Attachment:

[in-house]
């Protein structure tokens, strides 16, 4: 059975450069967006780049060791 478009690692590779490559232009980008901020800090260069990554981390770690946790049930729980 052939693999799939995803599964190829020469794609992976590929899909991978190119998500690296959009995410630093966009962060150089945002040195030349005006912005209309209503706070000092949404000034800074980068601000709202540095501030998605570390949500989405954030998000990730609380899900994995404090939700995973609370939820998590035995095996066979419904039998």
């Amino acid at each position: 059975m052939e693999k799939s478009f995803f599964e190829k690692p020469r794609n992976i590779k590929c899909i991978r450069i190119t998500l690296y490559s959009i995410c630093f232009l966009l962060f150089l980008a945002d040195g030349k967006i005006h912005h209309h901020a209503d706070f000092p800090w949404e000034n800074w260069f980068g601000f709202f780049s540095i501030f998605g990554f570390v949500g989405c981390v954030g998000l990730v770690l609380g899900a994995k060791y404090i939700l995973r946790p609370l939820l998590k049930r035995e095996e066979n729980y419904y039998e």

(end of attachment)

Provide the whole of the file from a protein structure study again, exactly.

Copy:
[in-house]
């Protein structure tokens, strides 16, 4: 059975450069967006780049060791 478009690692590779490559232009980008901020800090260069990554981390770690946790049930729980 052939693999799939995803599964190829020469794609992976590929899909991978190119998500690296959009995410630093966009962060150089945002040195030349005006912005209309209503706070000092949404000034800074980068601000709202540095501030998605570390949500989405954030998000990730609380899900994995404090939700995973609370939820998590035995095996066979419904039998």
């Amino acid at each position: 059975m052939e693999k799939s478009f995803f599964e190829k690692p020469r794609n992976i590779k590929c899909i991978r450069i190119t998500l690296y490559s959009i995410c630093f232009l966009l962060f150089l980008a945002d040195g030349k967006i005006h912005h209309h901020a209503d706070f000092p800090w949404e000034n800074w260069f980068g601000f709202f780049s540095i501030f998605g990554f570390v949500g989405c981390v954030g998000l990730v770690l609380g899900a994995k060791y404090i939700l995973r946790p609370l939820l998590k049930r035995e095996e066979n729980y419904y039998e």